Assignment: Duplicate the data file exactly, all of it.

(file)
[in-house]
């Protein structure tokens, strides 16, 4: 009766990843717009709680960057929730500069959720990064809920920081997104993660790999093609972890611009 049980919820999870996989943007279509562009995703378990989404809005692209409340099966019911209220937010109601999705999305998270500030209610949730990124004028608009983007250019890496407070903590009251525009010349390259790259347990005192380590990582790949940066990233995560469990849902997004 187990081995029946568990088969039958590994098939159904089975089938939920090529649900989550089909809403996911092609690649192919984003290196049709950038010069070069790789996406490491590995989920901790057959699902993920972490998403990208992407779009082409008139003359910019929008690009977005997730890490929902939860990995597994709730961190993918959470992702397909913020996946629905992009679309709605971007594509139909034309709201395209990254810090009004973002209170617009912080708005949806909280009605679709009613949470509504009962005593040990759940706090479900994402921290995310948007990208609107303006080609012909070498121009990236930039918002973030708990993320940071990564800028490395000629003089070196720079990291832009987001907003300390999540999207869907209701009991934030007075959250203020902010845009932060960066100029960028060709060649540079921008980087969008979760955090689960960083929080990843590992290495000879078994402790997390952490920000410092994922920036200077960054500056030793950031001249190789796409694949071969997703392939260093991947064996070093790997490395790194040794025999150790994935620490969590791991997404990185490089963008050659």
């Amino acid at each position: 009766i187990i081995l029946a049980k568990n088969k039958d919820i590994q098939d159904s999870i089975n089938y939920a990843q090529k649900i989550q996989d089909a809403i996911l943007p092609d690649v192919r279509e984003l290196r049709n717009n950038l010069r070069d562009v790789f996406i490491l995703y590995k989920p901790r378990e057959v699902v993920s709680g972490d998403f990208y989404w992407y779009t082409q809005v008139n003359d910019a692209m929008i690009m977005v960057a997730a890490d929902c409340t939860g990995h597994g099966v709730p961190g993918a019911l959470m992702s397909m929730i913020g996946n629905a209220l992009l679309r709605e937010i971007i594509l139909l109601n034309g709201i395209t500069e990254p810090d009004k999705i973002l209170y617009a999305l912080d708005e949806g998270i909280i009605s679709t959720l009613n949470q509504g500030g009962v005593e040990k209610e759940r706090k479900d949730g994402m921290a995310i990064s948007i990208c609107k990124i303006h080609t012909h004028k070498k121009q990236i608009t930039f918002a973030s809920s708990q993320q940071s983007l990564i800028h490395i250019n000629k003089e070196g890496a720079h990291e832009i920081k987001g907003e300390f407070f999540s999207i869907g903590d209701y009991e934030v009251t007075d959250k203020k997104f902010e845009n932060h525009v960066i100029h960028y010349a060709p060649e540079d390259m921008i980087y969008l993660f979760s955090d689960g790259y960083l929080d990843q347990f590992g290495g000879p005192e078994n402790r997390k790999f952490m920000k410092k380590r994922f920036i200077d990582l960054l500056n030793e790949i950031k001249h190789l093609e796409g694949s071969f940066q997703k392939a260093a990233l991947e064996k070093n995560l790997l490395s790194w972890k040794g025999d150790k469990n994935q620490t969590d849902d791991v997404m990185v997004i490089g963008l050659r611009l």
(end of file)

[in-house]
């Protein structure tokens, strides 16, 4: 009766990843717009709680960057929730500069959720990064809920920081997104993660790999093609972890611009 049980919820999870996989943007279509562009995703378990989404809005692209409340099966019911209220937010109601999705999305998270500030209610949730990124004028608009983007250019890496407070903590009251525009010349390259790259347990005192380590990582790949940066990233995560469990849902997004 187990081995029946568990088969039958590994098939159904089975089938939920090529649900989550089909809403996911092609690649192919984003290196049709950038010069070069790789996406490491590995989920901790057959699902993920972490998403990208992407779009082409008139003359910019929008690009977005997730890490929902939860990995597994709730961190993918959470992702397909913020996946629905992009679309709605971007594509139909034309709201395209990254810090009004973002209170617009912080708005949806909280009605679709009613949470509504009962005593040990759940706090479900994402921290995310948007990208609107303006080609012909070498121009990236930039918002973030708990993320940071990564800028490395000629003089070196720079990291832009987001907003300390999540999207869907209701009991934030007075959250203020902010845009932060960066100029960028060709060649540079921008980087969008979760955090689960960083929080990843590992290495000879078994402790997390952490920000410092994922920036200077960054500056030793950031001249190789796409694949071969997703392939260093991947064996070093790997490395790194040794025999150790994935620490969590791991997404990185490089963008050659």
């Amino acid at each position: 009766i187990i081995l029946a049980k568990n088969k039958d919820i590994q098939d159904s999870i089975n089938y939920a990843q090529k649900i989550q996989d089909a809403i996911l943007p092609d690649v192919r279509e984003l290196r049709n717009n950038l010069r070069d562009v790789f996406i490491l995703y590995k989920p901790r378990e057959v699902v993920s709680g972490d998403f990208y989404w992407y779009t082409q809005v008139n003359d910019a692209m929008i690009m977005v960057a997730a890490d929902c409340t939860g990995h597994g099966v709730p961190g993918a019911l959470m992702s397909m929730i913020g996946n629905a209220l992009l679309r709605e937010i971007i594509l139909l109601n034309g709201i395209t500069e990254p810090d009004k999705i973002l209170y617009a999305l912080d708005e949806g998270i909280i009605s679709t959720l009613n949470q509504g500030g009962v005593e040990k209610e759940r706090k479900d949730g994402m921290a995310i990064s948007i990208c609107k990124i303006h080609t012909h004028k070498k121009q990236i608009t930039f918002a973030s809920s708990q993320q940071s983007l990564i800028h490395i250019n000629k003089e070196g890496a720079h990291e832009i920081k987001g907003e300390f407070f999540s999207i869907g903590d209701y009991e934030v009251t007075d959250k203020k997104f902010e845009n932060h525009v960066i100029h960028y010349a060709p060649e540079d390259m921008i980087y969008l993660f979760s955090d689960g790259y960083l929080d990843q347990f590992g290495g000879p005192e078994n402790r997390k790999f952490m920000k410092k380590r994922f920036i200077d990582l960054l500056n030793e790949i950031k001249h190789l093609e796409g694949s071969f940066q997703k392939a260093a990233l991947e064996k070093n995560l790997l490395s790194w972890k040794g025999d150790k469990n994935q620490t969590d849902d791991v997404m990185v997004i490089g963008l050659r611009l």